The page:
How does age shape the experience of refugeedom and migration? How have power structures used age, a supposedly objective measurement of worthiness and vulnerability, to grant some lives more legitimacy than others? Antoine Burgard explores.
What might be the links – real and metaphorical – between Anne Frank’s story of exile and persecution and the work of C.S Lewis? Margaret Reynolds explores.
What do colonial histories of movement across the ocean tell us about present day proposals to send asylum seekers to offshore sites? Lucy Mayblin, Joe Turner, Arshad Iskajee and Thom Davies explore this history of maritime measures, as part of the Moving People feature.
How can historians and archivists best document, preserve, and make accessible the voices and artifacts of refugee and migration experience? Paul Dudman, Heather Faulkner, Peter Gatrell, and Mezna Qato discuss with Ria Kapoor in this edition of the History Workshop podcast.
With new citizenship laws in India, the refugee is being used to determine the Indian citizen along religious lines. Ria Kapoor looks at how Partition in 1947 and the Pakistani refugee crisis of 1971 are shaping this process of redefinition.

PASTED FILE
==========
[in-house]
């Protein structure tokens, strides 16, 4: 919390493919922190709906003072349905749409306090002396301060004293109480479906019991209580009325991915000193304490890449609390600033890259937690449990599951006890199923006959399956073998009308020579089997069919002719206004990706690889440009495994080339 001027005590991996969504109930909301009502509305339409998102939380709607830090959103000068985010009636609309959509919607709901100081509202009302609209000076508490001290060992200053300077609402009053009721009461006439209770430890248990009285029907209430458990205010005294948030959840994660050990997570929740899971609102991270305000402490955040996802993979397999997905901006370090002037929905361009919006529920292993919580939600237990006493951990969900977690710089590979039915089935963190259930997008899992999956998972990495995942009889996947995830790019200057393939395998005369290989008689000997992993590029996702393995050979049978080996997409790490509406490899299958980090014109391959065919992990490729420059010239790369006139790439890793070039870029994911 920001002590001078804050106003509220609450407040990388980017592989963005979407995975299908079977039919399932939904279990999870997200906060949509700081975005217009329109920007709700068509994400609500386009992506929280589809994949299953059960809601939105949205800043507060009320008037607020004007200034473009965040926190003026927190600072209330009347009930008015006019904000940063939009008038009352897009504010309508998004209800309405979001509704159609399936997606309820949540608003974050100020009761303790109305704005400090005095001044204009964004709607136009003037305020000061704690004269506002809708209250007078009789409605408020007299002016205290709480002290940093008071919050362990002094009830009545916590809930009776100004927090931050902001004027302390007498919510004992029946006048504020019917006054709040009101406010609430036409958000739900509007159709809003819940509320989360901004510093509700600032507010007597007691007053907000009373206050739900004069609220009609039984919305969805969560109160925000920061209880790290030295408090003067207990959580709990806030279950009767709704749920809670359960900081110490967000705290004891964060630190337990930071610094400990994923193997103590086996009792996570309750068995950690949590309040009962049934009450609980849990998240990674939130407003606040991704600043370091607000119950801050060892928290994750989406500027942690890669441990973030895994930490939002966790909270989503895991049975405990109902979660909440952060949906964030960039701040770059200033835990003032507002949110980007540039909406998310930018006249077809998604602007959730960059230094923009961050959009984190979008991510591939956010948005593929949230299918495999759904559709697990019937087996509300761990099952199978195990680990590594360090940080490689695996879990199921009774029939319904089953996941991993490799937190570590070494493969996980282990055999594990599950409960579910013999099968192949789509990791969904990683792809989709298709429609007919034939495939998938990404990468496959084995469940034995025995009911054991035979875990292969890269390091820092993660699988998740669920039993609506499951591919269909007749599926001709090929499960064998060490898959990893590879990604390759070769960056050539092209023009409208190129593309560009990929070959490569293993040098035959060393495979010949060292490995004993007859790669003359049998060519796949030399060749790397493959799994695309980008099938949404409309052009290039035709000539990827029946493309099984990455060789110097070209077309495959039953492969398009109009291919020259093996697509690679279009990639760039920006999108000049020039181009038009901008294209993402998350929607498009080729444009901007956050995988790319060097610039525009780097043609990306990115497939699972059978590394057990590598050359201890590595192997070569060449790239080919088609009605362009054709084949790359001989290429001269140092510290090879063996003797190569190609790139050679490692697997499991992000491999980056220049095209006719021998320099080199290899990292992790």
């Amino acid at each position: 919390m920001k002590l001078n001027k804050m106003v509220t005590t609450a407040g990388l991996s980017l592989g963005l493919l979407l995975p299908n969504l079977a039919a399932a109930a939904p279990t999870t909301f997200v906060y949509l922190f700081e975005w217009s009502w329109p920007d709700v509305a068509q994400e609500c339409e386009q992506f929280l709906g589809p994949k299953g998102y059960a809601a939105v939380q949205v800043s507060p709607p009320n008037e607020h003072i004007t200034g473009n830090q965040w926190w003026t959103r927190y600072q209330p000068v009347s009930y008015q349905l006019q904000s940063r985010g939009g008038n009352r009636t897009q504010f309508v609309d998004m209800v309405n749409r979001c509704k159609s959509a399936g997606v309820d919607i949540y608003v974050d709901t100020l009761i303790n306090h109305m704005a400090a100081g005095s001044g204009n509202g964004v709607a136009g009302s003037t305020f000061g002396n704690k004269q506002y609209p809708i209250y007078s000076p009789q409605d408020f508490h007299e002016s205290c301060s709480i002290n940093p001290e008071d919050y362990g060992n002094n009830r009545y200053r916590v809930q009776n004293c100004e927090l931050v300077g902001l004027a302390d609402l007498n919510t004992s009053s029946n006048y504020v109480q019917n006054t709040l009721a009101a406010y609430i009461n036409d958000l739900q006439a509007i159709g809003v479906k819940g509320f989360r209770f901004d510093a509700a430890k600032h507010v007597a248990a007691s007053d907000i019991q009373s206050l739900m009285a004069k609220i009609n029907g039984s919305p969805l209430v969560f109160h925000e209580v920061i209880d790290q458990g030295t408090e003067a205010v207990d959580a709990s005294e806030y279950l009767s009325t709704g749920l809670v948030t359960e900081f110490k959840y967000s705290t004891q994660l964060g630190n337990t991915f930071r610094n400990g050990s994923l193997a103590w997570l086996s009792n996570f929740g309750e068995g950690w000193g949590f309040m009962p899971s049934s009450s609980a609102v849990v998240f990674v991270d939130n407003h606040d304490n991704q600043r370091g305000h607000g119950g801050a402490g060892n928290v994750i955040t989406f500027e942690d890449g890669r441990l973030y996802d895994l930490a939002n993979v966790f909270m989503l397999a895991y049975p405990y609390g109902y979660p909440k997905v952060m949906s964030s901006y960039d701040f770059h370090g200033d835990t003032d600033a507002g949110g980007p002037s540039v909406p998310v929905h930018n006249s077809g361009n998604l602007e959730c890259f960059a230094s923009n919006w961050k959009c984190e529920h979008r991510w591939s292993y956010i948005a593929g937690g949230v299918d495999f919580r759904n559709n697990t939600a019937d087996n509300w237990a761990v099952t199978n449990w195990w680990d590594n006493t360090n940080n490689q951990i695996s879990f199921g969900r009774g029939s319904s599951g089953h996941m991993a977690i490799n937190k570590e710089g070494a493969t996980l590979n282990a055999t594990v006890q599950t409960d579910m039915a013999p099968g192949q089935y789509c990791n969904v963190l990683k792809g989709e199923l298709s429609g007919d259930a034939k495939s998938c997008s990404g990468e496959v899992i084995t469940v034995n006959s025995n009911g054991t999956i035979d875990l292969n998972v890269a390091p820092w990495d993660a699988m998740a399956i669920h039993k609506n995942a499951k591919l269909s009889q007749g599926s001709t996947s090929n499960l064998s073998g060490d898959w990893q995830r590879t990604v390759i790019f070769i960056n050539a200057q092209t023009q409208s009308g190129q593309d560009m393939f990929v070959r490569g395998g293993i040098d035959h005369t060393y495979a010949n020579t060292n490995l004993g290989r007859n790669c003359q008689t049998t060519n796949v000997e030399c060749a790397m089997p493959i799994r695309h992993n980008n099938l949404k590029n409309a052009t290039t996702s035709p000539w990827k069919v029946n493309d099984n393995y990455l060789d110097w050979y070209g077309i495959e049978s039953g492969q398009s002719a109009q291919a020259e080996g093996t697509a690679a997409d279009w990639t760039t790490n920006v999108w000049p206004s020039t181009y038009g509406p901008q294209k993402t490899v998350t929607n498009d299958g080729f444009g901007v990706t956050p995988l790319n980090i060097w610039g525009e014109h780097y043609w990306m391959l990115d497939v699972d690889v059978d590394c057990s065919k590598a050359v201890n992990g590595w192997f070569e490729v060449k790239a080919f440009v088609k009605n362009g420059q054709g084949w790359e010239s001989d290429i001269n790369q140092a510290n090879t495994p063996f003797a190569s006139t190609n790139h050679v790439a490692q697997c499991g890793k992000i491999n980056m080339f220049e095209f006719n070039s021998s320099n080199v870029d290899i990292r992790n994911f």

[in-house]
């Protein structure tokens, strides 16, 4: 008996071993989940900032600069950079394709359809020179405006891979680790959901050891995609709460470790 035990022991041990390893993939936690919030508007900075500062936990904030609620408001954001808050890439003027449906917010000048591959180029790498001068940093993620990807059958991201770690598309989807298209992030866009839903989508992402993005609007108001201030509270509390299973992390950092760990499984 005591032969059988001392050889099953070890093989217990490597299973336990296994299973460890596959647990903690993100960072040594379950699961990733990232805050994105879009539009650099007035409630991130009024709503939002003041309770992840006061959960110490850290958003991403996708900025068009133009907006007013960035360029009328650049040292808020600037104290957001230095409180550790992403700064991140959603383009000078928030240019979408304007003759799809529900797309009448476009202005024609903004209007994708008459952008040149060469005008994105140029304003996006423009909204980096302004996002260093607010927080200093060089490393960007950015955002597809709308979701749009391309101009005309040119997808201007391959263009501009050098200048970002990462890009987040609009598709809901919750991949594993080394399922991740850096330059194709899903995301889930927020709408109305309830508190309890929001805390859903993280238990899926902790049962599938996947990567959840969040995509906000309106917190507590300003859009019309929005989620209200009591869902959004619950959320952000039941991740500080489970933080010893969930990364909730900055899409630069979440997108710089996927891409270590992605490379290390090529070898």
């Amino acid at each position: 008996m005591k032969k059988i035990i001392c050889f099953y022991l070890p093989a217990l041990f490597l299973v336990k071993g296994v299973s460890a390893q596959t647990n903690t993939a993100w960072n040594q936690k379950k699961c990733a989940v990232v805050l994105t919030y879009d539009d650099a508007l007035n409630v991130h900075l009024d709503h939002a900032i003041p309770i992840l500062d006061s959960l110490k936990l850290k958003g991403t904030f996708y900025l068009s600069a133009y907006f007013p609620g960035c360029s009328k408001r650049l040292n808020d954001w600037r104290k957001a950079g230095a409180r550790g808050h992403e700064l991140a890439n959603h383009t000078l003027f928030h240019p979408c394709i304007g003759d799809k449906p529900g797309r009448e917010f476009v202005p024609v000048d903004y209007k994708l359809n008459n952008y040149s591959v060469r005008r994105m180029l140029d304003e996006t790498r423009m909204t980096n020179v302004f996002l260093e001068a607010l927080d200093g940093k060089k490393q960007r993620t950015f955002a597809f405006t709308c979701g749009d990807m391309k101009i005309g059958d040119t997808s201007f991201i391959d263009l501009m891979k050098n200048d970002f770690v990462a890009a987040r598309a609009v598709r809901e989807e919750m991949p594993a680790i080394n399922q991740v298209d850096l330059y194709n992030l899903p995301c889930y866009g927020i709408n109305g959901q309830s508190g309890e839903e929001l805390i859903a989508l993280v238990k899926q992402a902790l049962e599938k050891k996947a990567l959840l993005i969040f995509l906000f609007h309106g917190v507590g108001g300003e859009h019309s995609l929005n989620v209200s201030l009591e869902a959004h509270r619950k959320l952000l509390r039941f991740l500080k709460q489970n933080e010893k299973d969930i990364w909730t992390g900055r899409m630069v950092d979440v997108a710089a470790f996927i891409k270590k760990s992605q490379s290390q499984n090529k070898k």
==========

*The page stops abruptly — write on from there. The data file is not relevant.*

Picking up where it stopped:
The international community is facing numerous migration crises, much like those that drove the development of international refugee rights and protections in the twentieth century. But instead of embracing and strengthening legal mechanisms to protect these people, we are seeing them undermined by nationalist and anti-democratic forces. With that in mind, the historical context in which international rights for asylum seekers developed offers important perspective on what makes them valuable.
While drawing direct parallels to the modern day might be misleading, present-day Germany’s migration debates shares strong underlying themes with the fall of East Germany. The impact of push and pull factors, as well as the role that home and destination countries play in establishing them, continue to matter.